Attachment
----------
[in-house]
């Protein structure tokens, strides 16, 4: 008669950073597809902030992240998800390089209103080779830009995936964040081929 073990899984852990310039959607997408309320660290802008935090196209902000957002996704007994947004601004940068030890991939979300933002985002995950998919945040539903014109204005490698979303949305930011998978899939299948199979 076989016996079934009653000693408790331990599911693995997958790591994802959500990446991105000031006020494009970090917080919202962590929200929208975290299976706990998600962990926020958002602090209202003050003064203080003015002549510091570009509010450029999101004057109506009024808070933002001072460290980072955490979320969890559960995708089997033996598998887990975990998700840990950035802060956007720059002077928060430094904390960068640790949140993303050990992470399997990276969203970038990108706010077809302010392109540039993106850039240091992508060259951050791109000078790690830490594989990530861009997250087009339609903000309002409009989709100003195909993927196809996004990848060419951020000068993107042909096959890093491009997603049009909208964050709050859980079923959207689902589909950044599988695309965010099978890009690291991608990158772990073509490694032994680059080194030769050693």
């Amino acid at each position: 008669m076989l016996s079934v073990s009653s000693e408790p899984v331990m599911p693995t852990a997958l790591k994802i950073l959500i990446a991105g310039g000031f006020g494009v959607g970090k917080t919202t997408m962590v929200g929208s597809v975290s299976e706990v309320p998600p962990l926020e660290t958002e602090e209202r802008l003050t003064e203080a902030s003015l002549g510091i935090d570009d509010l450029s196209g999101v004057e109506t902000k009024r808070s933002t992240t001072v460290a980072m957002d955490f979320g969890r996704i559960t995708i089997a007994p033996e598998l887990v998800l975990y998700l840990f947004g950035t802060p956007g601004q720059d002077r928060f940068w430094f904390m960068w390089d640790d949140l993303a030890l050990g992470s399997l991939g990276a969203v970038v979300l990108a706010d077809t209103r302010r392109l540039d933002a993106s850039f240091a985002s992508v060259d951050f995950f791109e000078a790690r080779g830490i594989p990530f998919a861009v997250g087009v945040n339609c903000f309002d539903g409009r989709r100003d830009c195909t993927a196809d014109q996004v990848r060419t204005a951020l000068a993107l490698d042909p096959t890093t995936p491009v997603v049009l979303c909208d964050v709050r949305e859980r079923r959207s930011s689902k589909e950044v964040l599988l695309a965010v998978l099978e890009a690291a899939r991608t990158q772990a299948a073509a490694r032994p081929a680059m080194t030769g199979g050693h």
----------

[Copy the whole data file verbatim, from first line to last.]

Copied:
[in-house]
């Protein structure tokens, strides 16, 4: 008669950073597809902030992240998800390089209103080779830009995936964040081929 073990899984852990310039959607997408309320660290802008935090196209902000957002996704007994947004601004940068030890991939979300933002985002995950998919945040539903014109204005490698979303949305930011998978899939299948199979 076989016996079934009653000693408790331990599911693995997958790591994802959500990446991105000031006020494009970090917080919202962590929200929208975290299976706990998600962990926020958002602090209202003050003064203080003015002549510091570009509010450029999101004057109506009024808070933002001072460290980072955490979320969890559960995708089997033996598998887990975990998700840990950035802060956007720059002077928060430094904390960068640790949140993303050990992470399997990276969203970038990108706010077809302010392109540039993106850039240091992508060259951050791109000078790690830490594989990530861009997250087009339609903000309002409009989709100003195909993927196809996004990848060419951020000068993107042909096959890093491009997603049009909208964050709050859980079923959207689902589909950044599988695309965010099978890009690291991608990158772990073509490694032994680059080194030769050693």
């Amino acid at each position: 008669m076989l016996s079934v073990s009653s000693e408790p899984v331990m599911p693995t852990a997958l790591k994802i950073l959500i990446a991105g310039g000031f006020g494009v959607g970090k917080t919202t997408m962590v929200g929208s597809v975290s299976e706990v309320p998600p962990l926020e660290t958002e602090e209202r802008l003050t003064e203080a902030s003015l002549g510091i935090d570009d509010l450029s196209g999101v004057e109506t902000k009024r808070s933002t992240t001072v460290a980072m957002d955490f979320g969890r996704i559960t995708i089997a007994p033996e598998l887990v998800l975990y998700l840990f947004g950035t802060p956007g601004q720059d002077r928060f940068w430094f904390m960068w390089d640790d949140l993303a030890l050990g992470s399997l991939g990276a969203v970038v979300l990108a706010d077809t209103r302010r392109l540039d933002a993106s850039f240091a985002s992508v060259d951050f995950f791109e000078a790690r080779g830490i594989p990530f998919a861009v997250g087009v945040n339609c903000f309002d539903g409009r989709r100003d830009c195909t993927a196809d014109q996004v990848r060419t204005a951020l000068a993107l490698d042909p096959t890093t995936p491009v997603v049009l979303c909208d964050v709050r949305e859980r079923r959207s930011s689902k589909e950044v964040l599988l695309a965010v998978l099978e890009a690291a899939r991608t990158q772990a299948a073509a490694r032994p081929a680059m080194t030769g199979g050693h």